BY TRONE DOWD
Over 100 children and parents gathered at the EmblemHealth Neighborhood Care Center in Cambria Heights to watch fellow classmates and teenagers sing, dance, perform and share experiences to combat bullying and violence in the community through the arts at the Dear Diary Open Mic.
Organized by Delicia Davis, author of the book Dear Diary, The Bullying Won’t Stop, and the Dear Diary book series. This marked the second year that the now annual event took place.
“This inspiration for the Dear Diary Open Mic was to first of all share the message against bullying with the young people in the community,” Davis said. “It also gives them an opportunity to give their feedback, give their own creative work and share that with their colleagues and community.”
Choosing to spread the anti-bullying message through the arts was a conscious decision made by Davis.
“I always encourage young people to express themselves through the arts,” Davis said. “I think it’s a fun and creative way, and it’s the way young people communicate with each other. Through writing, through art, through poetry and through music.”
Through the open mic, Davis hopes to provide a tangible solution for younger people who may not think there’s a way to deal with the hardships many face growing up.
“This is our way of giving people a resource of anti-violence, anti-bullying resources in the book,” Davis said. “We talk about how to deal with bullying and to reach out for support, what are some of the community resources that young people can reach out to when needed. Even if it’s just knowing how to handle very difficult situations. Things with boys, things with friends, things about their sexuality, who and where they can go to find the support they need.”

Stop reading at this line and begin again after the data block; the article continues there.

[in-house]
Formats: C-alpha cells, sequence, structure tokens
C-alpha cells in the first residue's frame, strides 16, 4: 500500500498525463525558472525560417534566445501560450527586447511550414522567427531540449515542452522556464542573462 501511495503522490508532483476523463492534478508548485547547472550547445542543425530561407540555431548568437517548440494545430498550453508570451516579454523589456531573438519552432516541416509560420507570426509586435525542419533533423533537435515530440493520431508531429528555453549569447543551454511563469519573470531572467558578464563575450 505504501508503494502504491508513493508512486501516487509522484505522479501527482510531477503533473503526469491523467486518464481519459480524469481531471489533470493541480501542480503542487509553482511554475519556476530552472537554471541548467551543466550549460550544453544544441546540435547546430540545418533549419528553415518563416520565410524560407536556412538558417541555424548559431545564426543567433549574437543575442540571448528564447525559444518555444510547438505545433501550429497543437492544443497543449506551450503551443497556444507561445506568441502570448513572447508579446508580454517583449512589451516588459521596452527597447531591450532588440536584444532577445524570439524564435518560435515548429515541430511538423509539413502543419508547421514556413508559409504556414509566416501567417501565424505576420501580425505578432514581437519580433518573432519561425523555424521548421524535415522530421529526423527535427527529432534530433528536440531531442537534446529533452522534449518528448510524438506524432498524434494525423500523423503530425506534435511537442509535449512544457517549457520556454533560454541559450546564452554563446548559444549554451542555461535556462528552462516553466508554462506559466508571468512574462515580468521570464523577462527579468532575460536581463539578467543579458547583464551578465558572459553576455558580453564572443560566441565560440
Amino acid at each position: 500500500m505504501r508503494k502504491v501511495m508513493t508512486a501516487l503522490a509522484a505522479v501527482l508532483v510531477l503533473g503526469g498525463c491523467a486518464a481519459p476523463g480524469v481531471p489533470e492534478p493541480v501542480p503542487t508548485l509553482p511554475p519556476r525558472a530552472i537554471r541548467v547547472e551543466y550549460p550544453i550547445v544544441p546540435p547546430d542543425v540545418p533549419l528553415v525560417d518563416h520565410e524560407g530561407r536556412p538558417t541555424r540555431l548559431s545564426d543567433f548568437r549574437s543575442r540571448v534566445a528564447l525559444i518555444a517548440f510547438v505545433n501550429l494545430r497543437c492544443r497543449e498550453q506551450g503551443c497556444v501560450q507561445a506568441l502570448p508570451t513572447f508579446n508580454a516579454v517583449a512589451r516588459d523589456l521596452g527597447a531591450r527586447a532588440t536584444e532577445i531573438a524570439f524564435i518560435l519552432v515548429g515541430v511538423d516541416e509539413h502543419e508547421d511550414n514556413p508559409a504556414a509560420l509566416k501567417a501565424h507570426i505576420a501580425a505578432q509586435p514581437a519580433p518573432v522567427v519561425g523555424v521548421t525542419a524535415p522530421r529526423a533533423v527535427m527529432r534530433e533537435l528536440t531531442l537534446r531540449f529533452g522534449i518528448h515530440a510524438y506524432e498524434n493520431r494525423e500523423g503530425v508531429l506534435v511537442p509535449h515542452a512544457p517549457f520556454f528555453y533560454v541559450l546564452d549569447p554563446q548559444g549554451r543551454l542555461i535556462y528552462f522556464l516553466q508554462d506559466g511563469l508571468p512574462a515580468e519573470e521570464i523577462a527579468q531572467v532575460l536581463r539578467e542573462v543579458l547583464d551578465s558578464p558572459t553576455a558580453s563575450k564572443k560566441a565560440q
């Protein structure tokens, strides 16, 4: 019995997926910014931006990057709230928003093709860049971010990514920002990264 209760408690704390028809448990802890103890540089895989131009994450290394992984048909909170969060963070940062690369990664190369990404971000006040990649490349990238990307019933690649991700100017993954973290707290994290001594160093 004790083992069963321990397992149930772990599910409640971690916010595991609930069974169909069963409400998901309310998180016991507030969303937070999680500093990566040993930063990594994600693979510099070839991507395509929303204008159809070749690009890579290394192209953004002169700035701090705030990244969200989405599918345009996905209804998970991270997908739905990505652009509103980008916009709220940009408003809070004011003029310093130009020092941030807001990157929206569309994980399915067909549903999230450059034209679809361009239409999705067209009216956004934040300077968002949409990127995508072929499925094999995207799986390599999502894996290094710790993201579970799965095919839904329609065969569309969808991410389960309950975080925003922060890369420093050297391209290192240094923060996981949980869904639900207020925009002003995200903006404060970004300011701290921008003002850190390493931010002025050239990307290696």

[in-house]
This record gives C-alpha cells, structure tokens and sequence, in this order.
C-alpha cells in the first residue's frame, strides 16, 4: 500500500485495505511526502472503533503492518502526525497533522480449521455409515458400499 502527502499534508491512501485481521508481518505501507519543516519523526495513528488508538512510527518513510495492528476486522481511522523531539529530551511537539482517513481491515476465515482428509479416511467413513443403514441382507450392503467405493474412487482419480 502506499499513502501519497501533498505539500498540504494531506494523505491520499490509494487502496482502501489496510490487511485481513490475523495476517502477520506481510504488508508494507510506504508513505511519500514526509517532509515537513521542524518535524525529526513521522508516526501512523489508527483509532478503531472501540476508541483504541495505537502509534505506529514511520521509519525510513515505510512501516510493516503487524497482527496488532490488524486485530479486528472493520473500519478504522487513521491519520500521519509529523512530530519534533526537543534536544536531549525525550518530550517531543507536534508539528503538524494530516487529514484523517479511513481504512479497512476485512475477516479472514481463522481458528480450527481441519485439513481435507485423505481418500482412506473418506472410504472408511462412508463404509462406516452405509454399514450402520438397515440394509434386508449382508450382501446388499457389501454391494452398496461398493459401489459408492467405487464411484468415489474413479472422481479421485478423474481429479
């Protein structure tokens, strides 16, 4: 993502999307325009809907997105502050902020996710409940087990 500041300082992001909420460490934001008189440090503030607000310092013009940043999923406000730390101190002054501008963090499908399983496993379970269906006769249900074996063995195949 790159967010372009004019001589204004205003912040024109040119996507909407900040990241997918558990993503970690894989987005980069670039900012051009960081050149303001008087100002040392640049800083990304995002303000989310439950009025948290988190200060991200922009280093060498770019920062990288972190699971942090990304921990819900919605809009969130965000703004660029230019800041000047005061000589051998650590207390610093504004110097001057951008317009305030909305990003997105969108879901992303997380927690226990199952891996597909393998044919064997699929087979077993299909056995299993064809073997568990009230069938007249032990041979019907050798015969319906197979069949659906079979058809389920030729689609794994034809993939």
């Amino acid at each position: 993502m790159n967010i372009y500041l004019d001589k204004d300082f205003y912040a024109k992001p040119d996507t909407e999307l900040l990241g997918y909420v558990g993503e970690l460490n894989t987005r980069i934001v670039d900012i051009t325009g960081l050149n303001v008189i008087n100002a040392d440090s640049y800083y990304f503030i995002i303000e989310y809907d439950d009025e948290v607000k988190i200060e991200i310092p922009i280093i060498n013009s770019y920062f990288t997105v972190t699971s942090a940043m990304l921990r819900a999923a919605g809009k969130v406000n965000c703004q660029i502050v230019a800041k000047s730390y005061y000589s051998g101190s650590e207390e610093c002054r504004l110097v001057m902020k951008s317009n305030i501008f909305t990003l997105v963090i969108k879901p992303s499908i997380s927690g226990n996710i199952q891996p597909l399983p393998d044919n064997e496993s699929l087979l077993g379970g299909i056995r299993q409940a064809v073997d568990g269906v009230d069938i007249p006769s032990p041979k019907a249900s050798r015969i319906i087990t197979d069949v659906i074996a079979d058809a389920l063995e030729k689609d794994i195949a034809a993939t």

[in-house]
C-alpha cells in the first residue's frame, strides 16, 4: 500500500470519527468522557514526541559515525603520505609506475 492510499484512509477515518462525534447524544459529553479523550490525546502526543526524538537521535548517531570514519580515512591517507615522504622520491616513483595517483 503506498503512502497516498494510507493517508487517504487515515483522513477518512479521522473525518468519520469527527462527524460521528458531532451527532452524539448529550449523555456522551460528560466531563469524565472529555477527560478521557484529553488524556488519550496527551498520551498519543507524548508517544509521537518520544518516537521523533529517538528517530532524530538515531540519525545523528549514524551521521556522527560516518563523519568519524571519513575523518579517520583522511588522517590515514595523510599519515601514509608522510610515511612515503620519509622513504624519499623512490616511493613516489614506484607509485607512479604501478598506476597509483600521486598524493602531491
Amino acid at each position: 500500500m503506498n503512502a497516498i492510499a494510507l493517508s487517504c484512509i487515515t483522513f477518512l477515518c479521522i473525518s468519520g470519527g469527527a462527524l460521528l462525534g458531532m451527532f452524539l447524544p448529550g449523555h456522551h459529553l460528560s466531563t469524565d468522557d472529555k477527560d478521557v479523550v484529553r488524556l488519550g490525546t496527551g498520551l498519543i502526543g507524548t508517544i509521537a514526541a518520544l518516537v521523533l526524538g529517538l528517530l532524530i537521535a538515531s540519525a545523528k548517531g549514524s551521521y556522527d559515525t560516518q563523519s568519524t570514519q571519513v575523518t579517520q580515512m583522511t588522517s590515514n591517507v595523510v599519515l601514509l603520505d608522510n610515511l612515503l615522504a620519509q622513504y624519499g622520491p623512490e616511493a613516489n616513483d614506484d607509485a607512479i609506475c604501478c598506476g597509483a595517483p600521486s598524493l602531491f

The idea of using the arts to combat bullying is something outlined in the Dear Diary book series.
“There is a series of poetry throughout the book. I gave the girl in the book poetry as her outlet and it really helps her build and grow through her challenges. I really want to showcase that poetry and simple things can really change the outlook of a situation.”
Performers included a saxophone player named Ashley Chambers who played a moving solo, a young man no older than 6-years-old named Tyree Hall who sang an adorable rendition of Ne-Yo’s “Go On Girl,” and a poet named Austén Harrison from Monroe College, and the local middle school dance group Generation Fierce, who impressed the crowd with their topical and bombastic choreography.
Many younger members of the audience were allowed to quietly work on different forms of art, including painting, sculpting and 3D art on tablets, as they listened to the performances. Food was served as performers were called onstage to share whatever they would like. Performers could also choose to be judged, entering them in a chance to win a $250 cash prize. The open mic featured a star studded panel of judges from the community, including Kevin Livingston of 100 Suits for 100 Men, Kenya Bryan from York College and former youth director of Life Camp and Embrace Ya Kids, John Kennedy from Essense and Ebony Magazine and current BET.com contributing editor, Lakia Echols of the Salvation Army and Franck Joseph from Councilman Donovan Richards’ (D-Laurelton) office. In addition to the judges, Councilman I. Daneek Miller (D-St. Albans) was there to present the winner with their cash prize.
Copies of Davis’ book as well as journals were given to every child who showed up to support their peers. Davis’ said that the event was a great way to spread a positive message and hopes to continue doing it for years to come.
“Giving myself as an example because this is how I dealt with stuff during my childhood and as an adolescent,” Davis said. “I want to show them proof that we can all do this and overcome.”
Reach Trone Dowd at (718) 357-7400 x123, firstname.lastname@example.org or @theloniusly.